Thomas Hobbes’s Sovereign Man: Is he the First Democrat or does Sartre Show him to be a Fascist in Waiting?

By James Cunningham.

Published by The Technology Collection

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This paper compares the Hobbesean and Sartrean views of sovereign man. The thesis is that important similarities between the Hobbesean and Sartrean conceptions
of sovereign man militate against the claim by Hobbes that sovereign man can be educated by an absolute state sovereign to appreciate the connection between obedience to the sovereign and the benefits of peace. This is because, for Hobbes, like Sartre, the actions of sovereign man speak louder than his words and, for all that its educative institutions preach the virtues of obedience to law, the state sovereign is an individual or collection of individuals who live lives that are above the law. Thus does the state sovereign inadvertently teach subjects to regard the state as an enemy and to seek what opportunities
they can to retrieve the sovereign power that they have donated to the state. In conditions of modern capitalism,this opportunity is presented to those who control them by the industries of mass promotion, which give their owners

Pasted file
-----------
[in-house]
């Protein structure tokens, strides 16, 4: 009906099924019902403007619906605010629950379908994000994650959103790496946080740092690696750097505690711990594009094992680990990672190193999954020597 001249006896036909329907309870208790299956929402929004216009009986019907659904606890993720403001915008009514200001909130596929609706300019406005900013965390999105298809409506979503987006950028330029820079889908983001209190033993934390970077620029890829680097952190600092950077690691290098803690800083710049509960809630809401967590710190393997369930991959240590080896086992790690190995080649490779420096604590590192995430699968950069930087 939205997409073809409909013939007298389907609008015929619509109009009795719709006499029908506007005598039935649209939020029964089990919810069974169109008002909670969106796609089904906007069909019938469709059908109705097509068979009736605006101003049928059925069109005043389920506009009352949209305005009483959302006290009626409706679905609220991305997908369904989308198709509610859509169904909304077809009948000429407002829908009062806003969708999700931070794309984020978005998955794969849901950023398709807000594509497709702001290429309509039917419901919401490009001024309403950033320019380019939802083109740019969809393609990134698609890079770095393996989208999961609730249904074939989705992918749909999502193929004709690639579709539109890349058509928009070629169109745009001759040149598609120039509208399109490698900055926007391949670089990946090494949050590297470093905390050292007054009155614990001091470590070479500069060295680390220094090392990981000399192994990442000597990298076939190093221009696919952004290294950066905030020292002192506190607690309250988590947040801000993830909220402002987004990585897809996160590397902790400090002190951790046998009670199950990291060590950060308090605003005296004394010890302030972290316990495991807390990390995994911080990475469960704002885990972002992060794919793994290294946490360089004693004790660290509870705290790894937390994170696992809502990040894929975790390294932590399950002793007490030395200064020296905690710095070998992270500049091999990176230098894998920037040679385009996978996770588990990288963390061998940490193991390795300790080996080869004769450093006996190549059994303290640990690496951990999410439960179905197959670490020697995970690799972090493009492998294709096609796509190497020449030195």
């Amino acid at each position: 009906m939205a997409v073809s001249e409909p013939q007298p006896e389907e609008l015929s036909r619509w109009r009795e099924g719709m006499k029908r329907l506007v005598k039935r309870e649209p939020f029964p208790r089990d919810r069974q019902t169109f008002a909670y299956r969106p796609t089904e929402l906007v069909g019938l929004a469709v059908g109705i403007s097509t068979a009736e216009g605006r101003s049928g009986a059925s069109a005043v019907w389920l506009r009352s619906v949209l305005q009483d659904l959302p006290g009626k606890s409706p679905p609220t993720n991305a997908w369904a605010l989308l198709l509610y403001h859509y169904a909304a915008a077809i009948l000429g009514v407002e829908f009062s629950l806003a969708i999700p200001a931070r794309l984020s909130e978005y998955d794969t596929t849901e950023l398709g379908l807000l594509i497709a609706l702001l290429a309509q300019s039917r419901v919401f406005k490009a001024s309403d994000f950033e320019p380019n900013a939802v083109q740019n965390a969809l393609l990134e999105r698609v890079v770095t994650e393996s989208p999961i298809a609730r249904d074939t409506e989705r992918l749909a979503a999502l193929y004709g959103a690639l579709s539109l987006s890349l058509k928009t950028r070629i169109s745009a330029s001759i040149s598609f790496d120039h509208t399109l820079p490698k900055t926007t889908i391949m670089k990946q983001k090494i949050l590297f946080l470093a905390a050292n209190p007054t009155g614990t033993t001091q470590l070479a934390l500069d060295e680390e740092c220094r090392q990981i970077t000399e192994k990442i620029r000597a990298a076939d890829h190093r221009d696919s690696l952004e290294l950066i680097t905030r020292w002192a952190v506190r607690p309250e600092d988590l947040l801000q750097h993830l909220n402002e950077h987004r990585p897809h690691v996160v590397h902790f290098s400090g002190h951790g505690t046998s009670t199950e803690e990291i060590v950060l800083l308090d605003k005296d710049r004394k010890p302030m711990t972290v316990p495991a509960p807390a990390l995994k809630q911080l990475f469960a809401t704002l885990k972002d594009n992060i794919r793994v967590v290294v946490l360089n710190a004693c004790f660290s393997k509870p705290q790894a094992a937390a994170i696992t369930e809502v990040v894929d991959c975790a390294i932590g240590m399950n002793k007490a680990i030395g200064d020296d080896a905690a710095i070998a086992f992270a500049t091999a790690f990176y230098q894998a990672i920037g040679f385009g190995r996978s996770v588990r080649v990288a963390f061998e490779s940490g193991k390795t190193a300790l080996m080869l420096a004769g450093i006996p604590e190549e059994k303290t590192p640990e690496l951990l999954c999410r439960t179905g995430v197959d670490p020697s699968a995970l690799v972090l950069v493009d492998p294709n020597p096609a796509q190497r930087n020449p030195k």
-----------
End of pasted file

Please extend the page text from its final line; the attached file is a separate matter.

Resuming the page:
power sufficient to challenge, overthrow or co-opt the state. The result is the capturing of the state by rapacious fascistic factions: but it is the result that the modern state has educated its citizens to achieve in the first place.

Keywords: Hobbes, Modern, Human Nature, Democratic Man, Promotional Technologies, Mass-Culture, Capitalism, Sartre, Critical Theory

The International Journal of Technology, Knowledge and Society, Volume 4, Issue 4, pp.159-164. Article: Print (Spiral Bound). Article: Electronic (PDF File; 542.314KB).

Dr. James Cunningham

Instructor, Philosophy, Faculty of Arts, Ryerson University, Toronto, Ontario, Canada

James Cunningham graduated from University of Toronto, in 1998, with a PhD in Philosophy of Education. Since January of 2000, he has been an instructor at Ryerson University, where he teaches more than 18 different courses in philosophy. While his interests are primarily in critical theory, Cunningham has also given numerous conference presentations on topics in Existentialism and Phenomenology. He has also presented on Media Ethics.

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